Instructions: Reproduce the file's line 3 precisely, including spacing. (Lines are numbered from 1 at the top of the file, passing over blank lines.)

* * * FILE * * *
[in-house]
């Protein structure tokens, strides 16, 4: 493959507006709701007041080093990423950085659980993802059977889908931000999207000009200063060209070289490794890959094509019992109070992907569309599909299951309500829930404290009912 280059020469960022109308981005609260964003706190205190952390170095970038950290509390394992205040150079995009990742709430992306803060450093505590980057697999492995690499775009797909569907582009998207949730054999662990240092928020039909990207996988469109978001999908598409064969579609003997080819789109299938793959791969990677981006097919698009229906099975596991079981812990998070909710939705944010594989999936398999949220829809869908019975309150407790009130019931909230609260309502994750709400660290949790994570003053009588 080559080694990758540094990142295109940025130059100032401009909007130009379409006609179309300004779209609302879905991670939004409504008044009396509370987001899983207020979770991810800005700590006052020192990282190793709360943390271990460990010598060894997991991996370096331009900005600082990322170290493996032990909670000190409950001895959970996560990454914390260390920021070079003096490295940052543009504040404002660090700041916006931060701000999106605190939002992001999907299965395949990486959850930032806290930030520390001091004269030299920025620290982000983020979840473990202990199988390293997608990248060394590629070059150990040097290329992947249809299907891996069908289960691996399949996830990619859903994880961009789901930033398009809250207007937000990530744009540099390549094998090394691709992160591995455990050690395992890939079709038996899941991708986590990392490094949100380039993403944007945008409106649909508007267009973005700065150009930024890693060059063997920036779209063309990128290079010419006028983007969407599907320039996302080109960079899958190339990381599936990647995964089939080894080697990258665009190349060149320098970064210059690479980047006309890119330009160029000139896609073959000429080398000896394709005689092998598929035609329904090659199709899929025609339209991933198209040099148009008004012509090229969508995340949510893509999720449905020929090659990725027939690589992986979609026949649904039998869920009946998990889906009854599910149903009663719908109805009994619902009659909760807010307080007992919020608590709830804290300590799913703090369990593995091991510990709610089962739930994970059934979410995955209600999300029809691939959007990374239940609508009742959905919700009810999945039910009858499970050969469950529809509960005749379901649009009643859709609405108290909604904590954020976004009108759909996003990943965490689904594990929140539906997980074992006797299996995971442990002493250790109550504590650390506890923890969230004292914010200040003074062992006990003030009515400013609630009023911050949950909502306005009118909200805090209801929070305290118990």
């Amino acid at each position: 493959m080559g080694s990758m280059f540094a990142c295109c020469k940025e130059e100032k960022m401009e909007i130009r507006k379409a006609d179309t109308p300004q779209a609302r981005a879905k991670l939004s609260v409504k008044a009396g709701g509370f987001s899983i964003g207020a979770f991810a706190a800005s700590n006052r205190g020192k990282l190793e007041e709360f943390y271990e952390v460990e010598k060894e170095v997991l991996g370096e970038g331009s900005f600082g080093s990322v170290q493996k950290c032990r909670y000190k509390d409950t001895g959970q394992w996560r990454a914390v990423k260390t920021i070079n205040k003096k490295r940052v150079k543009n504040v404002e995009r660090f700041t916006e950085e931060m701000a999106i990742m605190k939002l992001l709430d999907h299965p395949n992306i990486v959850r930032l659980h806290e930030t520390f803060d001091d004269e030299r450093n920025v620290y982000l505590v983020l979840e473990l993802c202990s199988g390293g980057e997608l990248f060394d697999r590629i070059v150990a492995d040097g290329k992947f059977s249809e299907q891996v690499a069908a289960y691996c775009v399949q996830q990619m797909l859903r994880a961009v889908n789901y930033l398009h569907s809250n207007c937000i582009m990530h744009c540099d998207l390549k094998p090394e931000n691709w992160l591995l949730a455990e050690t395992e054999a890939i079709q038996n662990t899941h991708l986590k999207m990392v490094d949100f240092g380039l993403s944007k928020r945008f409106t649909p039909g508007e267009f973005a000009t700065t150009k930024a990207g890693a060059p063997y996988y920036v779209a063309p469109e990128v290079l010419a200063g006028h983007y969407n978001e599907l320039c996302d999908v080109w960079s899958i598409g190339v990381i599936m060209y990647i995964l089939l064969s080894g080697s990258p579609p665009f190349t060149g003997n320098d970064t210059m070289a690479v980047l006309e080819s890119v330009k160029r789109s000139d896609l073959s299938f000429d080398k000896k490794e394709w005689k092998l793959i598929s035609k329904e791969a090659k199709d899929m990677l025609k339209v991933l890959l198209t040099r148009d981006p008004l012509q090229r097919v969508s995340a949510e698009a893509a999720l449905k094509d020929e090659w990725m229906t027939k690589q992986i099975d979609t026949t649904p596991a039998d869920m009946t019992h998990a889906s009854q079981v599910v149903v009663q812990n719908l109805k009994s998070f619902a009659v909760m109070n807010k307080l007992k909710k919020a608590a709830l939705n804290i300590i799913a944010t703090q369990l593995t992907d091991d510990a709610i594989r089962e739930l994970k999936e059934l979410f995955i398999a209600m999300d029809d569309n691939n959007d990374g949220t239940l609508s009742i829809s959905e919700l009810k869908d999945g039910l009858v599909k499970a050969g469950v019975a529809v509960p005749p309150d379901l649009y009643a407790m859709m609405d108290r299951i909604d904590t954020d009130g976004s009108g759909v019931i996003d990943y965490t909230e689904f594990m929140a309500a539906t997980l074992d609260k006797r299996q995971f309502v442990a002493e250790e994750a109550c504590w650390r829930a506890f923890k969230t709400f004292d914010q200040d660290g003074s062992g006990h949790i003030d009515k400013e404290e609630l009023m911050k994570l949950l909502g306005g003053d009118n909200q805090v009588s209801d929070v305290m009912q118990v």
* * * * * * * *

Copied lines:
């Amino acid at each position: 493959m080559g080694s990758m280059f540094a990142c295109c020469k940025e130059e100032k960022m401009e909007i130009r507006k379409a006609d179309t109308p300004q779209a609302r981005a879905k991670l939004s609260v409504k008044a009396g709701g509370f987001s899983i964003g207020a979770f991810a706190a800005s700590n006052r205190g020192k990282l190793e007041e709360f943390y271990e952390v460990e010598k060894e170095v997991l991996g370096e970038g331009s900005f600082g080093s990322v170290q493996k950290c032990r909670y000190k509390d409950t001895g959970q394992w996560r990454a914390v990423k260390t920021i070079n205040k003096k490295r940052v150079k543009n504040v404002e995009r660090f700041t916006e950085e931060m701000a999106i990742m605190k939002l992001l709430d999907h299965p395949n992306i990486v959850r930032l659980h806290e930030t520390f803060d001091d004269e030299r450093n920025v620290y982000l505590v983020l979840e473990l993802c202990s199988g390293g980057e997608l990248f060394d697999r590629i070059v150990a492995d040097g290329k992947f059977s249809e299907q891996v690499a069908a289960y691996c775009v399949q996830q990619m797909l859903r994880a961009v889908n789901y930033l398009h569907s809250n207007c937000i582009m990530h744009c540099d998207l390549k094998p090394e931000n691709w992160l591995l949730a455990e050690t395992e054999a890939i079709q038996n662990t899941h991708l986590k999207m990392v490094d949100f240092g380039l993403s944007k928020r945008f409106t649909p039909g508007e267009f973005a000009t700065t150009k930024a990207g890693a060059p063997y996988y920036v779209a063309p469109e990128v290079l010419a200063g006028h983007y969407n978001e599907l320039c996302d999908v080109w960079s899958i598409g190339v990381i599936m060209y990647i995964l089939l064969s080894g080697s990258p579609p665009f190349t060149g003997n320098d970064t210059m070289a690479v980047l006309e080819s890119v330009k160029r789109s000139d896609l073959s299938f000429d080398k000896k490794e394709w005689k092998l793959i598929s035609k329904e791969a090659k199709d899929m990677l025609k339209v991933l890959l198209t040099r148009d981006p008004l012509q090229r097919v969508s995340a949510e698009a893509a999720l449905k094509d020929e090659w990725m229906t027939k690589q992986i099975d979609t026949t649904p596991a039998d869920m009946t019992h998990a889906s009854q079981v599910v149903v009663q812990n719908l109805k009994s998070f619902a009659v909760m109070n807010k307080l007992k909710k919020a608590a709830l939705n804290i300590i799913a944010t703090q369990l593995t992907d091991d510990a709610i594989r089962e739930l994970k999936e059934l979410f995955i398999a209600m999300d029809d569309n691939n959007d990374g949220t239940l609508s009742i829809s959905e919700l009810k869908d999945g039910l009858v599909k499970a050969g469950v019975a529809v509960p005749p309150d379901l649009y009643a407790m859709m609405d108290r299951i909604d904590t954020d009130g976004s009108g759909v019931i996003d990943y965490t909230e689904f594990m929140a309500a539906t997980l074992d609260k006797r299996q995971f309502v442990a002493e250790e994750a109550c504590w650390r829930a506890f923890k969230t709400f004292d914010q200040d660290g003074s062992g006990h949790i003030d009515k400013e404290e609630l009023m911050k994570l949950l909502g306005g003053d009118n909200q805090v009588s209801d929070v305290m009912q118990v």